Step 11:  This is it.  Finally.  It’s moment for which you’ve worked your ass of your entire life.  Retirement.  Instead of working now you get less money but more television time, grandkids and a lot of bitching about the younger generation.  You also have all the time in the world now to go chase those childhood dreams.  What do you mean you’re not as healthy and motivated anymore as you were back then?

Step 12:  If you’re lucky, you die in peace surrounded by the loving legacy of your loins.  If you’re not, you get sick or get moved to a nursing home where you spend time in isolation or in the uplifting company of other sick people.  Then you still die. Alone.


Pros and Cons of the Manual

I know the above is a very cynical and one-sided  interpretation but you can’t deny that no matter how much you sugar coat it, all the basic steps of the manual are there.

Does that mean it’s a terrible manual?

Yes. But I can understand why it’s a very popular one:

First of all, there are no other well-known “blueprints” for your journey through life. So if you wanted a different plan you’d have to go look for it. Which takes a lot of work. And it can be demotivating to see everyone around you move forward so rapidly while they do follow the manual.

Second:  It relieves you of the responsibility to come up with a plan yourself.  This plan is field tested and seems to work for the masses, so your life probably won’t turn out a giant ugly mess if you follow it.

Just in case it would turn out an ugly mess, you can tell yourself that it’s not your fault.  You didn’t create the plan.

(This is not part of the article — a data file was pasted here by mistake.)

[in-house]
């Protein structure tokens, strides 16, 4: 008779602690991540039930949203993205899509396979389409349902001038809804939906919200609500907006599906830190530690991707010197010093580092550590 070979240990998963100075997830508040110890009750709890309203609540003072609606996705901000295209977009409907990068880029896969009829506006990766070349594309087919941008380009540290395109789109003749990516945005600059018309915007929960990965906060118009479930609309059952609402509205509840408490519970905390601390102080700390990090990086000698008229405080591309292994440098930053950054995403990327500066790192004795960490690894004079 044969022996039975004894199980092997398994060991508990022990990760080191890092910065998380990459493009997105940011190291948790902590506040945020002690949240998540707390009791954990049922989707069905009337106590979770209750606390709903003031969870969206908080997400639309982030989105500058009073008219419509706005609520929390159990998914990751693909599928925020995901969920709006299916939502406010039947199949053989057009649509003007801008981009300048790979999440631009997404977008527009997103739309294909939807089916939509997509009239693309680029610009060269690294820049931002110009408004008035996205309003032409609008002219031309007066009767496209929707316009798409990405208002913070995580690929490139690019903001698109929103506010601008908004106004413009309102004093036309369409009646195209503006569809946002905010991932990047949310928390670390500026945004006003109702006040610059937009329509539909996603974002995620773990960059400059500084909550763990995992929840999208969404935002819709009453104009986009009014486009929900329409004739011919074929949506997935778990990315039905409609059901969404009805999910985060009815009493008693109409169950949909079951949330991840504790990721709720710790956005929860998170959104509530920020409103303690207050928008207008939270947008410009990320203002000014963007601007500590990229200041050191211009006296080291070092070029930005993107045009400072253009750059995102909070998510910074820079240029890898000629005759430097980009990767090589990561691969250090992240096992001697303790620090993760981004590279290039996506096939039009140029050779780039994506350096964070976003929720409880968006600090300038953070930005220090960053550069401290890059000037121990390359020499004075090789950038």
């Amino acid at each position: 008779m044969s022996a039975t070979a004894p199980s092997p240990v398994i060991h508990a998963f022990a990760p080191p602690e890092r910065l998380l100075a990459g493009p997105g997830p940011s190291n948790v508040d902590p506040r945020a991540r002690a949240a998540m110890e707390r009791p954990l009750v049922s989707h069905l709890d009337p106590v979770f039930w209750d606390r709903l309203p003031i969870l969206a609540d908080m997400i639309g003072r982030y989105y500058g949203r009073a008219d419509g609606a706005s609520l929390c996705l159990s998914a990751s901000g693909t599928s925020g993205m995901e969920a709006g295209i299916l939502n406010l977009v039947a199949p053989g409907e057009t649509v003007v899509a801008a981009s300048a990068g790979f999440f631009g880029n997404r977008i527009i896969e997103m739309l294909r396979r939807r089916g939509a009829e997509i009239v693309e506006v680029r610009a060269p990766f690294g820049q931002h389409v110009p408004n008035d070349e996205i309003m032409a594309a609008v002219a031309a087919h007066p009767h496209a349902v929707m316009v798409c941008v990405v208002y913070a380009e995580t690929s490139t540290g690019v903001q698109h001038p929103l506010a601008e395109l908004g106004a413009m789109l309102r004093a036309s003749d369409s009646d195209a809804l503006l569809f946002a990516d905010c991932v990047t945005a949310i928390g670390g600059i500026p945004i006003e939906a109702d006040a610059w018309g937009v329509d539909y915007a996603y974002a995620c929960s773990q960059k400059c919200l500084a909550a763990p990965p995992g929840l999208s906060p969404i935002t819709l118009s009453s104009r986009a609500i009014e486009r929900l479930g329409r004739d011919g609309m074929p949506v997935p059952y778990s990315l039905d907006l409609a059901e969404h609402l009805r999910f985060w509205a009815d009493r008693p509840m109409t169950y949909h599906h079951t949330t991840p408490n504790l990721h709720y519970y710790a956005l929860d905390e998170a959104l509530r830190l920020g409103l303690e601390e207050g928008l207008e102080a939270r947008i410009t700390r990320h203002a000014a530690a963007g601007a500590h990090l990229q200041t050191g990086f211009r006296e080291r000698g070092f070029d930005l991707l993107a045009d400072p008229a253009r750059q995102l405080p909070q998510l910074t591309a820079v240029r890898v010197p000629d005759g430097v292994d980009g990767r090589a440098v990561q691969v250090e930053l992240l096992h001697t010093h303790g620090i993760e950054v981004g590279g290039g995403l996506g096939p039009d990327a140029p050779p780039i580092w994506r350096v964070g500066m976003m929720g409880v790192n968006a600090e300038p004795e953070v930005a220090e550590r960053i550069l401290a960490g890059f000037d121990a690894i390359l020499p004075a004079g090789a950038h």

You can also personalize it to some degree because it has a lot of options to tweak to your tastes.  Choosing a different career, hobby or sexual orientation for example.  (Yes, that last one was a joke.)  (Thanks, I loved it too.)

…and third:  If you successfully execute this plan it takes care of most of your basic human needs.  The money you make will ensure your need for personal survival.  You’ll have food in your tummy and a roof over your head.  The 2.3 kids you cuddled onto this world will ensure the survival of your genes.  Your partner, co-workers and drinking buddies will keep you company.

Something that might make you want to reconsider following this plan: While all your needs will be met, it will always be “just not enough”.  It will always be “okay” rather than “great”.  Crappy food that makes you so unhealthy you even forget what being healthy feels like and think you’re actually okay.  Working time spent on helping other people reach their dreams while you don’t.  Leisure time spent on making it as easy as possible to forget the reality of the situation.  All the while you’re just comfortable enough to never push yourself to do extraordinary things.

Also the second part of the plan is pretty boring compared to the first, don’t you think?  It’s generally considered the part where you enjoy “the fruits of your labor”.  But when I look around, it often seems like the part where people start to wonder what the hell they have been living for realize they need to do a lot of soul-searching while not really having a lot of time left.

This is a because on a subconscious level they know they trapped themselves.  By following the plan they gave up their most valuable thing in life, their freedom.

They didn’t take the time to think what it is they wanted to do with their box of LEGOs up front. So they chose to let someone else decide for them. Most likely that someone else wasn’t just one person.  It were all kinds of people: advertisers, employers, coworkers, friends, family, almighty beings that might not even exist…  It’s like they used their own creativity to turn those LEGOs into a box of chocolates after all.